Cisco® CCNP Routing Exam Notes : Bgp Configuration, Route Summarization, And Bgp Commands.

(Exam: 642-801)

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31. BGP: Internet Assigned Numbers Authority (IANA) is responsible for assigning BGP autonomous system numbers.

1. The assignable BGP autonomous system numbers are from 1 to 65,535 (I.e. 65,535 in total). Autonomous system numbers are of 16 bit length. There are 2 ^ 16 = 65536 -1 possible ASNs. ASN of all 0s is not assigned. Out of this, the Internet Assigned Numbers Authority (IANA) has reserved the following block of AS numbers for private use: 64512 through 65535.

2. External BGP (eBGP) is used to establish session and exchange route information between two or more autonomous systems. Internal BGP (iBGP) is used by routers that belong to the same Autonomous System (AS).

3. Routers running BGP in an AS use network Policy to choose the best path. Metrics are not used in BGP. Remember that Internet is made of autonomous systems (AS) that are connected together based on Policies specific to each AS. Also, AS numbers (ASN) are assigned by AINA and are unique over the Internet. In an internet (not big I) the ASNs can be assigned by the corporation itself that is implementing internet.

4. The following are the four possible message types in a BGP header:

Type 1: OPEN message - This is the first message sent after TCP session is established.
Type 2: UPDATE message - An UPDATE message contains a new route or a route to be withdrawn or both. Note that only one new route can be advertised with one UPDATE message.
Type 3: NOTIFICATION message - this message is sent if an error occurs during a BGP session. This message can be used to troubleshoot the problem.
Type 4: KEEPALIVE message - KEEPALIVE message is used to confirm that the connection between the neighboring routers is still active.

5. Command to set the router RouterA to autonomous system number 1340:

The correct syntax for the command is:
RouterA(config)#router bgp 1340
where 1340 is the AS number which can have a value between 1 and 65535 in an internetwork.

6. Port number 179 is used to establish a session between two routers running BGP.

7. Well-Known mandatory attributes must appear in all BGP update messages. The well-known mandatory messages are:

  • AS_PATH: BGP messages carry the sequence of AS numbers indicating the complete path a message has traversed.
  • NEXT_HOP: This attribute indicates the IP address of the next-hop destination router.
  • ORIGIN: This attribute tells the receiving BGP router, the BGP type of the original source of the NLRI information.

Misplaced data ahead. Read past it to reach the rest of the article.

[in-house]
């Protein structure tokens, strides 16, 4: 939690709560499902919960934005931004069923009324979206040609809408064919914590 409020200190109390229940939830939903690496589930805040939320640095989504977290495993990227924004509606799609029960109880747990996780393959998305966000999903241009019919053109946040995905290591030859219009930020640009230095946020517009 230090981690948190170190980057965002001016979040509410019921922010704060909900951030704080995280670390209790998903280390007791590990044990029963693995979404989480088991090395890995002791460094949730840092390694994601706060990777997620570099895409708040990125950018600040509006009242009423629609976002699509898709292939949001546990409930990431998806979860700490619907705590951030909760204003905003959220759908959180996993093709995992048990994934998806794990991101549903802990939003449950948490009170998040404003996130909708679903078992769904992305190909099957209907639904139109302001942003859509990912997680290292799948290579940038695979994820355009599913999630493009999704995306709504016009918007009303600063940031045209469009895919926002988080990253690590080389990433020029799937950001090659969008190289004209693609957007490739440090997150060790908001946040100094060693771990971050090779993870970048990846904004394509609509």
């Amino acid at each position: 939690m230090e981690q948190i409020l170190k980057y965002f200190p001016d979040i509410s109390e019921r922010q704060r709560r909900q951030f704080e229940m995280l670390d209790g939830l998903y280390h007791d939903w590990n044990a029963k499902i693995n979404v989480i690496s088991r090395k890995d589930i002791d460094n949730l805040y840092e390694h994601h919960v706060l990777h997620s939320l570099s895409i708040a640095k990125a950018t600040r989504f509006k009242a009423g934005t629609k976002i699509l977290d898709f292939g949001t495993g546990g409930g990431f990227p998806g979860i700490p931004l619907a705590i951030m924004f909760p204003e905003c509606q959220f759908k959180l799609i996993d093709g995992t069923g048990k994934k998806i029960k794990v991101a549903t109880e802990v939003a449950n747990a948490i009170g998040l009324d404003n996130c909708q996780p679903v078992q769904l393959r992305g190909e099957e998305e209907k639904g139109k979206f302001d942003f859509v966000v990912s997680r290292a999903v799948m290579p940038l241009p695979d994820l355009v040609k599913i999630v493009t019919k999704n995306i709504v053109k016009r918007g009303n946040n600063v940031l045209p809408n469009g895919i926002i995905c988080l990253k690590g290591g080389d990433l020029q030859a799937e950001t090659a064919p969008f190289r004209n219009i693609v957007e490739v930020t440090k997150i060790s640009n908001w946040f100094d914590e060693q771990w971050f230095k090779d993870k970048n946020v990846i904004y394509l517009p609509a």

8. Any two routers that have formed a TCP connection in order to exchange BGP routing information are called peers, or neighbors. BGP peers initially exchange their full BGP routing tables. After this exchange, routing table changes are sent as incremental updates. BGP keeps a version number of the BGP table, which should be the same for all of its BGP peers. The version number changes whenever BGP updates the table, likely due to routing information changes. Keep alive packets are sent to ensure that the connection is alive between the BGP peers.

9. show ip bgp neighbors

This is a very useful command in troubleshooting BGP connections. When the connection is established, the peer/ neighbor router exchanges BGP information. If a TCP connection (BGP session) is not established, a BGP router can not exchange any BGP routing information with the adjacent router.

10. Few recommended scenarios, where you use BGP are:

  • Connect two or more ISPs
  • The traffic flow out of your network need to be managed to suit the requirements of your organization.
  • The traffic need to be sent through one AS to get to another AS.

10.The weight attribute in BGP has a range from 0 to 65535. This attribute can be set using "neighbor" command. The default value is 32,768.

11.Various debug commands useful in troubleshooting bgp are:

  • Debug ip bgp events: Displays all bgp events as they occur.
  • Debug ip bgp dampening: Displays bgp dampening events as they occur.
  • Debug ip bgp keepalives: Displays all events related to bgp keepalive packets.
  • Debug ip bgp updates: Displays information on all bgp update packets.

12.Prefix lists (filtering) are available only in Cisco IOS versions 12.0 and later.

Characteristics of Prefix lists:

  • These are used for filtering BGP routing updates, so that certain path policy is applied.
  • Prefix lists put less load on the processor compared to Access lists.
  • Prefix lists are easier to configure and implement.
  • Prefix lists are read one line at a time.
  • There is an implicit deny all at the bottom of the Prefix list. However, if the prefix list is empty, there will be an implicit permit any
  • The statement with the smallest sequence numbers is read first.
  • Sequence values are generated in increments of 5. The first sequence value generated in a prefix list would be 5, then 10, then 15, and so on.

The following are a few examples of how a prefix list can be used (while configuring BGP policies to filter route updates):

To deny the default route 0.0.0.0/0: